The Aljafería Palace was constructed during the reign of the independent Hudid ruler of Saragossa, Ahmad I b. Sulayman , Sayf al-Dawla 'Imad al-Dawla al-Muqtadir (r. 1049-82).
The palace's plan is small, approximately 70 x 70 meters, and it was surrounded by a continuous wall punctuated by round towers, only three of which survive. Two of these towers flank the entrance, creating a highly fortified exterior in contrast to the luxurious ornament of the small courtyard, so-called throne hall, and mosque that remain from the eleventh century . These spaces are distinguished by architectural motifs and an ornamental programme that evoke caliphal Córdoba. However, the interlacing arches and carved stucco ornament of the Aljafería achieve a level of complexity and fantasy that pushed an established repertoire of forms into new realms. These diminutive, highly decorated spaces have been interpreted as settings intended to evoke paradise for majalis - gatherings of the ruler and a highly exclusive group of companions - at which wine drinking and poetic recitation took place.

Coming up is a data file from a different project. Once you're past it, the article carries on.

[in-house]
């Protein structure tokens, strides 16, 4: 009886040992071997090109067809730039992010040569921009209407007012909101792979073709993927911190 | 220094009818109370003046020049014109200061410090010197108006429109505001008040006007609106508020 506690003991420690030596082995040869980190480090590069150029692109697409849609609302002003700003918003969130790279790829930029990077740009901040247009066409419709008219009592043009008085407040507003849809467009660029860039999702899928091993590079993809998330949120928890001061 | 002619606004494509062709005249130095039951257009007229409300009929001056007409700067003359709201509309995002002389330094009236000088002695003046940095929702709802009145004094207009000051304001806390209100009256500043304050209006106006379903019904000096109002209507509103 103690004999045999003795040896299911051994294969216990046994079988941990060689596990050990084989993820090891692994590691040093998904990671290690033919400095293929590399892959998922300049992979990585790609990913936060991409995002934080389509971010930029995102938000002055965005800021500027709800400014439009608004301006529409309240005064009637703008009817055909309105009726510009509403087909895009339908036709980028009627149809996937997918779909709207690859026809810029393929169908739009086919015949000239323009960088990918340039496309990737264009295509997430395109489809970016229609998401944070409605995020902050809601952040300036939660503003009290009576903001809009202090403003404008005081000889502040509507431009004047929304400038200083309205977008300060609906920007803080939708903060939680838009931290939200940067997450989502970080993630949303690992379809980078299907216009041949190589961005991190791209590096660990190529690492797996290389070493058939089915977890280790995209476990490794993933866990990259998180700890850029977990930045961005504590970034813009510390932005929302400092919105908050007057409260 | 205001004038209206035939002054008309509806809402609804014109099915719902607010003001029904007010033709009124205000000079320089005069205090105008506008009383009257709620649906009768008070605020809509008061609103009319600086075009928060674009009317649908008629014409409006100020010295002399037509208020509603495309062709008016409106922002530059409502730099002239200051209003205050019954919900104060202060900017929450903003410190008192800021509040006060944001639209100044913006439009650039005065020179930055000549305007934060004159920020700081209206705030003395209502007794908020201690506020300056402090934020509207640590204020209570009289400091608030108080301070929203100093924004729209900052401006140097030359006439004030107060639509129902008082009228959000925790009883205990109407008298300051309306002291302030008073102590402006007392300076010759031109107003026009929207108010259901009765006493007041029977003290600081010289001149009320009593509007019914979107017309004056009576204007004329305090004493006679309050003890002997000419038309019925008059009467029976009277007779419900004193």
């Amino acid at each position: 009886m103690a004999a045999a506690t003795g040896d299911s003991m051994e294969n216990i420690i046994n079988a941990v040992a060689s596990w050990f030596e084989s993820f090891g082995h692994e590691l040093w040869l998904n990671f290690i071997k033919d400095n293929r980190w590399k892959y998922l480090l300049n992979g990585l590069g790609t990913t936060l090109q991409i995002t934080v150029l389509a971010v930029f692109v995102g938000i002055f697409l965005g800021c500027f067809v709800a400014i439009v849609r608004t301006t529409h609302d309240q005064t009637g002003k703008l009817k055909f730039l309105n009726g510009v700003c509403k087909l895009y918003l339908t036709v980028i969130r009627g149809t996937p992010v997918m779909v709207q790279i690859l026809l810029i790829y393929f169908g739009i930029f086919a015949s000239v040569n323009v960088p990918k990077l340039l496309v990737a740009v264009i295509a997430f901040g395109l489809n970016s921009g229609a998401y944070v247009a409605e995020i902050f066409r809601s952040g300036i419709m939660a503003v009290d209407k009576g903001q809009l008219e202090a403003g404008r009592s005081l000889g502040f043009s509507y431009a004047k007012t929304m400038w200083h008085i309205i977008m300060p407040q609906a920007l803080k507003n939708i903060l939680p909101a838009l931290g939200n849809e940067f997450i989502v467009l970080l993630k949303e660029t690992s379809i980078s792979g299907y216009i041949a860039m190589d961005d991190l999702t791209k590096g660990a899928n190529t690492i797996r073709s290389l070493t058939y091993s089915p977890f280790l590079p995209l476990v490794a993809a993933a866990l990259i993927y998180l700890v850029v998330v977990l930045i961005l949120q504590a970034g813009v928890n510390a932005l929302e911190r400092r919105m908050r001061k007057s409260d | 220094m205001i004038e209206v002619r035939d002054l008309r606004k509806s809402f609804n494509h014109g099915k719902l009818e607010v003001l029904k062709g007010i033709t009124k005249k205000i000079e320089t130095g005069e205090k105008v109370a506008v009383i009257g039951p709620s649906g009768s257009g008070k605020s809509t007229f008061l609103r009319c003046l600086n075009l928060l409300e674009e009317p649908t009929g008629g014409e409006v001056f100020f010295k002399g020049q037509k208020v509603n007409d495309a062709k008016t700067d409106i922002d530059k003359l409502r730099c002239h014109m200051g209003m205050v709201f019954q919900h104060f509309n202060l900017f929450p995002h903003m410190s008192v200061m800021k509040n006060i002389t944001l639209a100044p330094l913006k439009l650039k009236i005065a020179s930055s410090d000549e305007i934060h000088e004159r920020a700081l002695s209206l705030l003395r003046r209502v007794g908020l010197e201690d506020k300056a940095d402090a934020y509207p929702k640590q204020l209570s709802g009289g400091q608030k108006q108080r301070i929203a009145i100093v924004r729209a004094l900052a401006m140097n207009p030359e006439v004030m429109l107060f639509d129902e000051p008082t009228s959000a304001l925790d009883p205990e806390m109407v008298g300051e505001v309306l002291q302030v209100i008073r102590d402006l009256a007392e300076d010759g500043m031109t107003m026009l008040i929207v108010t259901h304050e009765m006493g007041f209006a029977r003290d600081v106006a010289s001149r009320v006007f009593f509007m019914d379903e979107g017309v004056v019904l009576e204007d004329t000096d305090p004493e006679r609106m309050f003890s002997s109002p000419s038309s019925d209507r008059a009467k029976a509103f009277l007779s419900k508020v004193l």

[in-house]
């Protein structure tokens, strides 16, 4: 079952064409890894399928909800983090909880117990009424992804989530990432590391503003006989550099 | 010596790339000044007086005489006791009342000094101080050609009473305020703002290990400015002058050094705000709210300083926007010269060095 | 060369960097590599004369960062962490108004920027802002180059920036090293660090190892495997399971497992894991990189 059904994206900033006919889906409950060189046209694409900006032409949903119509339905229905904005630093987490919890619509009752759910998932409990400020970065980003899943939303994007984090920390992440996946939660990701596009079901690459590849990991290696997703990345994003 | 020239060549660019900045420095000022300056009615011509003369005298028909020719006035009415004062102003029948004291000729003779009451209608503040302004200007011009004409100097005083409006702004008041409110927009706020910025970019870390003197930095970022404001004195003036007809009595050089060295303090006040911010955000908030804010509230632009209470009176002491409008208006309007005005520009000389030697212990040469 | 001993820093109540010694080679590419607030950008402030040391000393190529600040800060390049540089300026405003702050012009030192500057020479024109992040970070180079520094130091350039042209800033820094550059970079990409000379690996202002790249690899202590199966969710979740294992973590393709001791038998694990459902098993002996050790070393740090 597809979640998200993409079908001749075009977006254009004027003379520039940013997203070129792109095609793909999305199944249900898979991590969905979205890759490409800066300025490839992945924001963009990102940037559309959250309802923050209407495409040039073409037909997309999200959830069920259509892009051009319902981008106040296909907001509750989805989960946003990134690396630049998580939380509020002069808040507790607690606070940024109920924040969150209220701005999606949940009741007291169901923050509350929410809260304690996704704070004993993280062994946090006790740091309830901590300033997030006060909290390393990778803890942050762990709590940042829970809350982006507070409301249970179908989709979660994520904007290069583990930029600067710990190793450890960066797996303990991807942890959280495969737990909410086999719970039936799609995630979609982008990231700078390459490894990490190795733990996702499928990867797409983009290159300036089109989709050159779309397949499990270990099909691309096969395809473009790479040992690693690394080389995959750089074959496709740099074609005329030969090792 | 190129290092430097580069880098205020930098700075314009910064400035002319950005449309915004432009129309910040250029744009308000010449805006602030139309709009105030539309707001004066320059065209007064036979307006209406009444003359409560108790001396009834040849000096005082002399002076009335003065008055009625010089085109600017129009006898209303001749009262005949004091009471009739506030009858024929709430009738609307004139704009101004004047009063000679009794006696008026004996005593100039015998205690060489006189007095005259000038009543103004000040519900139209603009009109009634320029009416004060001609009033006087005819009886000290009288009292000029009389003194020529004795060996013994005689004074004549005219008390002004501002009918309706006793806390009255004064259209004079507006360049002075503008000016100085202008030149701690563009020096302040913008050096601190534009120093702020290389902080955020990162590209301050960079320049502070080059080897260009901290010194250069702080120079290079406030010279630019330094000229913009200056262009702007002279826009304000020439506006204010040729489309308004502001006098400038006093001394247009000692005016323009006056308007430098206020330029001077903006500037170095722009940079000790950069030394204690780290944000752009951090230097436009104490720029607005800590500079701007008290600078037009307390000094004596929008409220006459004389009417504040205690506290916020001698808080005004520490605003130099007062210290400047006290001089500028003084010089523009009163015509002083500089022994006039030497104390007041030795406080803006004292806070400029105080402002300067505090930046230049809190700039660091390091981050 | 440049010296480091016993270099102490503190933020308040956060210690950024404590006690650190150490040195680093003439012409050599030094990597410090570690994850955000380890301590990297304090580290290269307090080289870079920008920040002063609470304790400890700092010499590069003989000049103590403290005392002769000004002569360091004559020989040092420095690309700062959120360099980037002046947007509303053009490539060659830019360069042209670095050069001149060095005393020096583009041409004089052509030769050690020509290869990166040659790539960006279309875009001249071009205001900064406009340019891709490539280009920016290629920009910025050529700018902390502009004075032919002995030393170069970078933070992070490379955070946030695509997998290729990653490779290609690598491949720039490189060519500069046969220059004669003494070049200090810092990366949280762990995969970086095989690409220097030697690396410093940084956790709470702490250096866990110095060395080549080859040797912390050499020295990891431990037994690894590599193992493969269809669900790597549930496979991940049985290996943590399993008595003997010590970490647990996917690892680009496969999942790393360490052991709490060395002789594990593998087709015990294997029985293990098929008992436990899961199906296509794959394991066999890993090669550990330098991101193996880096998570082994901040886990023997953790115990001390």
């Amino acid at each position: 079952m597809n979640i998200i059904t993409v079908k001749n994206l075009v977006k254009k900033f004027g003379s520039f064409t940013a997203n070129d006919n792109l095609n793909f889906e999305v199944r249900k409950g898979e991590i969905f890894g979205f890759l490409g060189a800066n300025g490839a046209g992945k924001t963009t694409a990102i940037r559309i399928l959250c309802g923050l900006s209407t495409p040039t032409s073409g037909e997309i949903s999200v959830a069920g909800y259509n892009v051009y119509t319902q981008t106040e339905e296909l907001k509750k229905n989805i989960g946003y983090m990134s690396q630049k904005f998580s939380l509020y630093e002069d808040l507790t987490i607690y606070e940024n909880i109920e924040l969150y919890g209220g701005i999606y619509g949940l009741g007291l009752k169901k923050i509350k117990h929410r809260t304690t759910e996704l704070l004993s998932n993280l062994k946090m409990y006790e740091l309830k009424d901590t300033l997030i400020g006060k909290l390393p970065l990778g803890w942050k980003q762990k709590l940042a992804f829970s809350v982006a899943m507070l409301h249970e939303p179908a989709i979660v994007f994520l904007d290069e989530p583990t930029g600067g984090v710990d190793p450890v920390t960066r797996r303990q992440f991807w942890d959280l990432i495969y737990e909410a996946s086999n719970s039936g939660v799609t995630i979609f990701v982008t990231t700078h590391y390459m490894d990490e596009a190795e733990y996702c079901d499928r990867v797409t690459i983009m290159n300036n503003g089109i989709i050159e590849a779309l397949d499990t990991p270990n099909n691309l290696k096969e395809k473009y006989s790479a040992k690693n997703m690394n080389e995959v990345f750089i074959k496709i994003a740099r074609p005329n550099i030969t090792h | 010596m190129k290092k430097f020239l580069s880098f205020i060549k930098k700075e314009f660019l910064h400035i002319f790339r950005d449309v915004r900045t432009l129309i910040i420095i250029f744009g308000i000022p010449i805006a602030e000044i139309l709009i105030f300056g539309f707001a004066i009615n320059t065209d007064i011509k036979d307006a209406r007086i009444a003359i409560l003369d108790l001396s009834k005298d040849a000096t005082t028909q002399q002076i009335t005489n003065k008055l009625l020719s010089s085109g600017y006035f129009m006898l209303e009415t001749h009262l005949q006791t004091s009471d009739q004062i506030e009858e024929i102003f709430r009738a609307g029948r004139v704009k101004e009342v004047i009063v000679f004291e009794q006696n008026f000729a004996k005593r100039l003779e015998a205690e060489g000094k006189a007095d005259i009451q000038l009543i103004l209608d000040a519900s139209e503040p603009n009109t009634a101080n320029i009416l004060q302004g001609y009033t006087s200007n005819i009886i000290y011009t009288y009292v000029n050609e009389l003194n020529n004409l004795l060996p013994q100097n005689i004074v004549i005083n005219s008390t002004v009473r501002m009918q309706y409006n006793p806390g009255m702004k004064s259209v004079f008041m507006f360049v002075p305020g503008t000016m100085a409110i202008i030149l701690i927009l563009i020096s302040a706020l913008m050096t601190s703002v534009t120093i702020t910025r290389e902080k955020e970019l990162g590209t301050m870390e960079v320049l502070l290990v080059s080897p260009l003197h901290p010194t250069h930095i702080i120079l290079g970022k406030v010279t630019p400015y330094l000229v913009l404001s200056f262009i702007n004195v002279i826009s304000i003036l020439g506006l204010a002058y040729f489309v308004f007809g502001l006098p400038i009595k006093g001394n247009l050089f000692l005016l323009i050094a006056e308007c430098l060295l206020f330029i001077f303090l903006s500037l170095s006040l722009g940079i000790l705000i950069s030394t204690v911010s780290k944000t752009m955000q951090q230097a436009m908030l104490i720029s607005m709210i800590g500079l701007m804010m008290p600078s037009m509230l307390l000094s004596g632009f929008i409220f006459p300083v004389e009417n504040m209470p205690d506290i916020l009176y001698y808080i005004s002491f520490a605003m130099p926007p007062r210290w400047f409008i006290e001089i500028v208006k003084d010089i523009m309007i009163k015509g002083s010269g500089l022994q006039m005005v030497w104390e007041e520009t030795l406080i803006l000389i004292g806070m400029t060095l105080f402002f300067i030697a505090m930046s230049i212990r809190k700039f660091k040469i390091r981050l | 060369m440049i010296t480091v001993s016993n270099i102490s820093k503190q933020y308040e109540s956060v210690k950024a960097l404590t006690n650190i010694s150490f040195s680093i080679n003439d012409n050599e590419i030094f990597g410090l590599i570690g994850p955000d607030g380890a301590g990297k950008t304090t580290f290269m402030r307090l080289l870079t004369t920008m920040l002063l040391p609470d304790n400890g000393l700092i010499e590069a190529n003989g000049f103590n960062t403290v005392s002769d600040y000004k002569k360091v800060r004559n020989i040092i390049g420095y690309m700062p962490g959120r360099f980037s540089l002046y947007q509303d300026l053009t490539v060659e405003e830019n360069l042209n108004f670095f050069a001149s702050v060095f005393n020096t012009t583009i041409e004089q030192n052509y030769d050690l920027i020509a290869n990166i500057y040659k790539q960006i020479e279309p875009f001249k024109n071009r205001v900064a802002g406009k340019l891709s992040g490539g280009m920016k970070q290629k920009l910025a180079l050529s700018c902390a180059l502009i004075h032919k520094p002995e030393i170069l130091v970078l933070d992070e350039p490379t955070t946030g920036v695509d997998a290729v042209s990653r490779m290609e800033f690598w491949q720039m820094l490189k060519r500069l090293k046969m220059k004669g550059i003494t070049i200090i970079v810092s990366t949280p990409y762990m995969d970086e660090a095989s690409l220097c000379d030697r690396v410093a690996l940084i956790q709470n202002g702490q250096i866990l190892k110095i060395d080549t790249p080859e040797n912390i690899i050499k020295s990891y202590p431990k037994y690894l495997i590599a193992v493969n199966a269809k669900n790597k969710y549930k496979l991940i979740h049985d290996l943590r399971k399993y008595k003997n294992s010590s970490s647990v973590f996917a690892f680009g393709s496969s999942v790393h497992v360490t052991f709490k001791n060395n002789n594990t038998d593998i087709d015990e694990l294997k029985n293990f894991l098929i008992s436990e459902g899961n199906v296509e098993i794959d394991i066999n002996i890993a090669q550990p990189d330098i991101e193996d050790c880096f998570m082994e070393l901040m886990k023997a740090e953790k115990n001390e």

The forces of the crown of Aragon conquered the city in 1118, and the city's Christian rulers, beginning with Ferdinand and Isabel in the 15th century, appropriated and added to the Aljafería palace. Ongoing archaeological excavations are aimed at clarifying the complex history of the site.
M. Borrás Gualis, Gonzalo. 1991. Guía Histórico-Artistica de Zaragoza. 3rd ed. Zaragoza: Ayuntamiento p. 71-100.
Pano Gracia, José Luis y M. Isabel Sepúlveda Sauras. 1988. La Aljafería de Zaragoza. Guía histórico-artística y literaria. 2nd ed. Zaragoza: Cortes de Aragón-Excmo. Ayuntamiento.
Robinson, Cynthia. 1995. Palace architecture and ornament in the "courtly" discourse of the muluk al-tawa'if : metaphor and utopia. Ph.D. diss., University of Pennsylvania. Ann Arbor, MIT/ UMI Dissertation Services .